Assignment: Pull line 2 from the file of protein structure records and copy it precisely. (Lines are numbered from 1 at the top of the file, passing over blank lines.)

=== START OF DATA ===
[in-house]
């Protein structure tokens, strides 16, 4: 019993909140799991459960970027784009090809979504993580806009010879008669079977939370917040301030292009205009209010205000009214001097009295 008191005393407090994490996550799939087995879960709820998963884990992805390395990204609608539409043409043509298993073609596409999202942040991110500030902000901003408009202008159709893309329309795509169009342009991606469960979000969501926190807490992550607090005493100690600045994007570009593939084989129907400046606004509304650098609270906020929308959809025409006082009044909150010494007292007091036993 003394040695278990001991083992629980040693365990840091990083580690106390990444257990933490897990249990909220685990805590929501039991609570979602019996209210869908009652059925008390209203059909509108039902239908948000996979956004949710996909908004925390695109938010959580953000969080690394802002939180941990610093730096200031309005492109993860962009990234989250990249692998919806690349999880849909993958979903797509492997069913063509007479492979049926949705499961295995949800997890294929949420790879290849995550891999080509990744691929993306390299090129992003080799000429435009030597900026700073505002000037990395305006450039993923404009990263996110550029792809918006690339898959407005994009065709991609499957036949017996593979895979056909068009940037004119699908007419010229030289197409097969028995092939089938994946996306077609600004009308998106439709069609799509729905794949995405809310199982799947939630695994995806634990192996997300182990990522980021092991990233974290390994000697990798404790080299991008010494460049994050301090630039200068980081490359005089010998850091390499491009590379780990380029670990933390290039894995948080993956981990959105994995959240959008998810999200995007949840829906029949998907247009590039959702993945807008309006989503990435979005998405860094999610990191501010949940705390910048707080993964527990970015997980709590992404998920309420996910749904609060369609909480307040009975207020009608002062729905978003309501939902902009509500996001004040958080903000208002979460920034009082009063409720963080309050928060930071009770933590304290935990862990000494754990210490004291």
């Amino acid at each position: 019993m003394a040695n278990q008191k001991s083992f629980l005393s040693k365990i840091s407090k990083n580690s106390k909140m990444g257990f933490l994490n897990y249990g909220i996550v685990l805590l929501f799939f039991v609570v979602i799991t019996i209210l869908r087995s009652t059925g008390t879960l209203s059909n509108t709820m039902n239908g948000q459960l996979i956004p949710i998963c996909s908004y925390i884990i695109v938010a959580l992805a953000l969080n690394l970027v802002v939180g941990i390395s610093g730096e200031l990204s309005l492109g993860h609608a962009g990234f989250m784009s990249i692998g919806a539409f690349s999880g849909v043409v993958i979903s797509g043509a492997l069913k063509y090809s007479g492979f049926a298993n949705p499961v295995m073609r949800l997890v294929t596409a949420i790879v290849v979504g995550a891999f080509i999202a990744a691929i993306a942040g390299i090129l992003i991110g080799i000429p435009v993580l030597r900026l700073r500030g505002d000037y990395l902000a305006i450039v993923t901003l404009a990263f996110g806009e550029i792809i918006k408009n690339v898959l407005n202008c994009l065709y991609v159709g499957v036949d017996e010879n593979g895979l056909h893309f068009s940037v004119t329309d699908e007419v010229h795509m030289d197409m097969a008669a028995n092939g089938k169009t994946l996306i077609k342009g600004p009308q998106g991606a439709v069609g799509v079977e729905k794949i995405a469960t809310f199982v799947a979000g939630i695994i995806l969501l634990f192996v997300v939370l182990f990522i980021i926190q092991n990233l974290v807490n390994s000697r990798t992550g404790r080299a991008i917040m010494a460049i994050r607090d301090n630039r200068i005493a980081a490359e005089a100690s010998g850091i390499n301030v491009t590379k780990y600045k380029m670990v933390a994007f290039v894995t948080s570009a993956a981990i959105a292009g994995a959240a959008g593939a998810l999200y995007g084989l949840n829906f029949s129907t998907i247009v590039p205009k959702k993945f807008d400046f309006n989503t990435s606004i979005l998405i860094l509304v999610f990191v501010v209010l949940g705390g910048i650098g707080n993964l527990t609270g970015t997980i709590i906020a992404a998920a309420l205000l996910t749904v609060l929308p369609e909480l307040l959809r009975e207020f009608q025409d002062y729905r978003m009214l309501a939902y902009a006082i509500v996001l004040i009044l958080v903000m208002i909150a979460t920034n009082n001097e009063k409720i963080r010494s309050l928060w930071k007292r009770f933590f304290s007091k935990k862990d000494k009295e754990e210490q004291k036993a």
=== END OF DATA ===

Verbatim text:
């Protein structure tokens, strides 16, 4: 019993909140799991459960970027784009090809979504993580806009010879008669079977939370917040301030292009205009209010205000009214001097009295 008191005393407090994490996550799939087995879960709820998963884990992805390395990204609608539409043409043509298993073609596409999202942040991110500030902000901003408009202008159709893309329309795509169009342009991606469960979000969501926190807490992550607090005493100690600045994007570009593939084989129907400046606004509304650098609270906020929308959809025409006082009044909150010494007292007091036993 003394040695278990001991083992629980040693365990840091990083580690106390990444257990933490897990249990909220685990805590929501039991609570979602019996209210869908009652059925008390209203059909509108039902239908948000996979956004949710996909908004925390695109938010959580953000969080690394802002939180941990610093730096200031309005492109993860962009990234989250990249692998919806690349999880849909993958979903797509492997069913063509007479492979049926949705499961295995949800997890294929949420790879290849995550891999080509990744691929993306390299090129992003080799000429435009030597900026700073505002000037990395305006450039993923404009990263996110550029792809918006690339898959407005994009065709991609499957036949017996593979895979056909068009940037004119699908007419010229030289197409097969028995092939089938994946996306077609600004009308998106439709069609799509729905794949995405809310199982799947939630695994995806634990192996997300182990990522980021092991990233974290390994000697990798404790080299991008010494460049994050301090630039200068980081490359005089010998850091390499491009590379780990380029670990933390290039894995948080993956981990959105994995959240959008998810999200995007949840829906029949998907247009590039959702993945807008309006989503990435979005998405860094999610990191501010949940705390910048707080993964527990970015997980709590992404998920309420996910749904609060369609909480307040009975207020009608002062729905978003309501939902902009509500996001004040958080903000208002979460920034009082009063409720963080309050928060930071009770933590304290935990862990000494754990210490004291």